The Ins and Outs of Car Auctions

Online Loans

February 8, 2021

Buying a car sight unseen is scary, but the savings can take that fear out of car auctions.

More people are turning to car auctions. These take place all around Australia and can really help consumers get some of the best deals on cars. In fact, one reason is that COVID has pushed car prices and demand up.

COVID and Car Prices

The pandemic has pushed used car prices and Australia’s interest in car auctions up for three main reasons:

1: Public transport is way down.
Before March 2020, an average of 15.4% of men and 14.2% of women claimed to use public transport. Today, those figures have shrunk to around 4.9% and 2.9% respectively.

The result is a huge increase in the need for private vehicles.

2: The ease and reliability of buying online.
Today, every part of buying vehicles can be done online. Detailed HD photos, videos of cars being started, driven etc, arranging professional inspections, vehicle transport and, of course, payment.

This means you can view the car clearly before buying, arrange an inspection (for used cars), negotiate the price, arrange finance and pay and get the vehicle transported to your driveway – all online.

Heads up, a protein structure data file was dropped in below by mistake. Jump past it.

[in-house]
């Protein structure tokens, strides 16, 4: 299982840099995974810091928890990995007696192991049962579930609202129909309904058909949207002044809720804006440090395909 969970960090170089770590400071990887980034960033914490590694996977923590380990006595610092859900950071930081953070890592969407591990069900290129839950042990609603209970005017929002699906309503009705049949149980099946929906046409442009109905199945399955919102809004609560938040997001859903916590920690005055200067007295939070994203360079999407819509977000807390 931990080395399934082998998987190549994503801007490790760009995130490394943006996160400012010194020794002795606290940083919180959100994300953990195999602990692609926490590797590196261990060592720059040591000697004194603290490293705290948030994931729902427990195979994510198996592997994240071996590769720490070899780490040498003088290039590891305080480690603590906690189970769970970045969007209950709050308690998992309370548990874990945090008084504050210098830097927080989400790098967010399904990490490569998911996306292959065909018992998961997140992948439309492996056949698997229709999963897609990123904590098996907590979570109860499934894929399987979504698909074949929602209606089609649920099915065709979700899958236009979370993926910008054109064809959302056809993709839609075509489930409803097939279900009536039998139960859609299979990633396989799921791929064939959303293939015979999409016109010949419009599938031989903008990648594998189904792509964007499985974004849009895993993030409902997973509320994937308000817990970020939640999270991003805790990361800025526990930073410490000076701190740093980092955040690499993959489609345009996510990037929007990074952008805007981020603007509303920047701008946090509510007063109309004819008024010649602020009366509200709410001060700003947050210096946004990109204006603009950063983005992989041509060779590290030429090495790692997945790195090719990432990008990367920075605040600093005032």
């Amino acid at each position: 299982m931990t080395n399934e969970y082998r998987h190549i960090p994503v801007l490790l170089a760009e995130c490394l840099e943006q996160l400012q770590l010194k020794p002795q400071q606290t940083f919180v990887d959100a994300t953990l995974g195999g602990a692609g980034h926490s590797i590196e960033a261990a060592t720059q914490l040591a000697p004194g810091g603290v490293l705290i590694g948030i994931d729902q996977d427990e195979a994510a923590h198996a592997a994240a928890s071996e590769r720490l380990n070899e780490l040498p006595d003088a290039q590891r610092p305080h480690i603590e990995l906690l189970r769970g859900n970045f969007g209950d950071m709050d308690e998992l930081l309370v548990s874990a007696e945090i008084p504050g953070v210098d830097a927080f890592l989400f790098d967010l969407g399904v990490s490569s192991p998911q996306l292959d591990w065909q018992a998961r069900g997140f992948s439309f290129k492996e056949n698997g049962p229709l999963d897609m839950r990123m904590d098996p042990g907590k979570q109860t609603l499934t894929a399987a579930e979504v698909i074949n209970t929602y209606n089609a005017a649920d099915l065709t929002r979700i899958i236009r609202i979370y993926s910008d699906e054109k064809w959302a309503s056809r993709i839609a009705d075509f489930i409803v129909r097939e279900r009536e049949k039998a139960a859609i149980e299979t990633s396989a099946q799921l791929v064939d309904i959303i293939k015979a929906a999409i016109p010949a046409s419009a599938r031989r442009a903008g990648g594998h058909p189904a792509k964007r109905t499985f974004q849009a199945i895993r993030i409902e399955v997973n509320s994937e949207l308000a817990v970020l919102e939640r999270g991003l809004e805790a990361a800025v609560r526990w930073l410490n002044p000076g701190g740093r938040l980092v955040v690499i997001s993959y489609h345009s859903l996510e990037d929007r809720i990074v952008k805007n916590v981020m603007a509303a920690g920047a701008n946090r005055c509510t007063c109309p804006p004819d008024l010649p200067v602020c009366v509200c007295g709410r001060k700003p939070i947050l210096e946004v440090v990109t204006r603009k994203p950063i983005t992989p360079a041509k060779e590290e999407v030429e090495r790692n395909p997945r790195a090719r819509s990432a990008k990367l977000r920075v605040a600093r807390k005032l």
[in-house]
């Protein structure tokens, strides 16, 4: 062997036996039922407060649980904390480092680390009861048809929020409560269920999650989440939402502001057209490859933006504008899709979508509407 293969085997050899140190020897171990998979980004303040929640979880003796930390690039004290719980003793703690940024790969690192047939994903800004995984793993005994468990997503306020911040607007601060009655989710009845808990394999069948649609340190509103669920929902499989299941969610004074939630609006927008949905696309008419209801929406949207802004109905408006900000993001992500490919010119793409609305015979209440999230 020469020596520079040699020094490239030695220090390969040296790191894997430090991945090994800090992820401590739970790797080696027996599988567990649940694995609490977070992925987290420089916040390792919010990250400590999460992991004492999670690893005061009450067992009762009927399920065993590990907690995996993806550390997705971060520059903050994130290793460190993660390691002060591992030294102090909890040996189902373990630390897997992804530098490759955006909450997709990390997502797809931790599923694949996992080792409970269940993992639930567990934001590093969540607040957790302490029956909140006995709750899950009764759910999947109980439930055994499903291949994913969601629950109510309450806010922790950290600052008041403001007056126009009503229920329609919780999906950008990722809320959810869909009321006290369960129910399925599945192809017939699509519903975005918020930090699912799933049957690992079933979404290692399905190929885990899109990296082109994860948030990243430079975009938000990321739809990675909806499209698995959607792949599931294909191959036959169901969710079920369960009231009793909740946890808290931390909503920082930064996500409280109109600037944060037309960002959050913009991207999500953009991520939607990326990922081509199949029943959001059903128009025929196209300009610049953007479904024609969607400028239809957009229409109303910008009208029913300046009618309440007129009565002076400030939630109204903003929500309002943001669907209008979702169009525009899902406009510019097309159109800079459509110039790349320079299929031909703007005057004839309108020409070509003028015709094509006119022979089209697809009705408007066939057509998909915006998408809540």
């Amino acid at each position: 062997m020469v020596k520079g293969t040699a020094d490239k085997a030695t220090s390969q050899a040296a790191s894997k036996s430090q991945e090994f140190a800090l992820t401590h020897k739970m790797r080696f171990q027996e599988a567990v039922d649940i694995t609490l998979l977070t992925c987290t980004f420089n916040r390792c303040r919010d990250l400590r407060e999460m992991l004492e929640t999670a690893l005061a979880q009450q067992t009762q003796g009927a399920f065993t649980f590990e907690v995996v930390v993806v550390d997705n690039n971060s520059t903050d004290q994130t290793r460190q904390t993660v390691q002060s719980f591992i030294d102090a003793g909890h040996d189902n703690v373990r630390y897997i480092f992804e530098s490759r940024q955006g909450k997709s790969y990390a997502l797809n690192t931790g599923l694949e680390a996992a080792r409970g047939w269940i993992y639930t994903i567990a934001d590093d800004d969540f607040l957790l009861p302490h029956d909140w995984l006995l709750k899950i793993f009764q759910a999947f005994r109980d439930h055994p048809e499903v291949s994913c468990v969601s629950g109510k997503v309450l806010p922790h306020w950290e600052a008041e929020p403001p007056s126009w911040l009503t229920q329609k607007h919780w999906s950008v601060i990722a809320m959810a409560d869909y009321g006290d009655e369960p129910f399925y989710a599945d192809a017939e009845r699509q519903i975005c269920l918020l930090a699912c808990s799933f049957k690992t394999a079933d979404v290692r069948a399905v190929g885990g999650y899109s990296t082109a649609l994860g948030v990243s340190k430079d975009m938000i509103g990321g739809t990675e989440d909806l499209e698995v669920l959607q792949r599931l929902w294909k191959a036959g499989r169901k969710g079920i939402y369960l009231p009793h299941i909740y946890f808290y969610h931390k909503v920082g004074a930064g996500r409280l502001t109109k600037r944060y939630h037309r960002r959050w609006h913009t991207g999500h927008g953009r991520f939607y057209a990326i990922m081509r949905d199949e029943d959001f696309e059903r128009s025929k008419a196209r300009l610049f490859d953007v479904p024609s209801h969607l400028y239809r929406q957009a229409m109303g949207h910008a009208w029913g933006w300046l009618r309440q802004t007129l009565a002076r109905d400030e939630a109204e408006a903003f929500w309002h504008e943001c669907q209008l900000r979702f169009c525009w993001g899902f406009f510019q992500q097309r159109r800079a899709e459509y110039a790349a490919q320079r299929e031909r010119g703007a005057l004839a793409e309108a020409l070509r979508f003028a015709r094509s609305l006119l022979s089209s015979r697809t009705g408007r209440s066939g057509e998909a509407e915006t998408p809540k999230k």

3: New car waiting times.
COVID significantly disrupted supply chains around the world. This caused delays in manufacturing. For example, electronic components from China and interior seating from Europe needing shipment to factories in Thailand.

But Back to Car Auctions
How Car Auctions Work

Usually, car auction houses offer online or virtual bids as well as in person. These include photos and videos of vehicles in addition to a condition report. Some auctions also offer vehicles at a fixed price before it actually goes to auction. Buyers can decide whether it’s worth purchasing a car at the fixed price or waiting to see if they can get it cheaper in a car auction.

Luckily, car auction houses know many people are unfamiliar with the process and offer guides and help.

Condition Report: These are listed by the car auction house and give a quick, but detailed rundown. For example, dents/scratches, tyre condition, any warning lights, interior condition and missing service books or spare keys.

“This means about 1-2 minutes per vehicle – too much umming and ahhing and you might miss your chance.”

Most car auctions have a similar process

Search
Find the vehicle or types of vehicles you’re interested in. Some car auctions are for classic cars only, or ex-government fleet vehicles so check what’s on offer and when by doing a little searching.

Knowing what type of car is best for you is a good idea as most car auctions list hundreds of vehicles.

Inspect
After finding a car you’re keen on offered by a reputable car auction house, you’ll be able to check out photos and condition reports. This is where some consideration is due. You’ll have to think about price Vs. condition Vs. possible repairs Vs. location.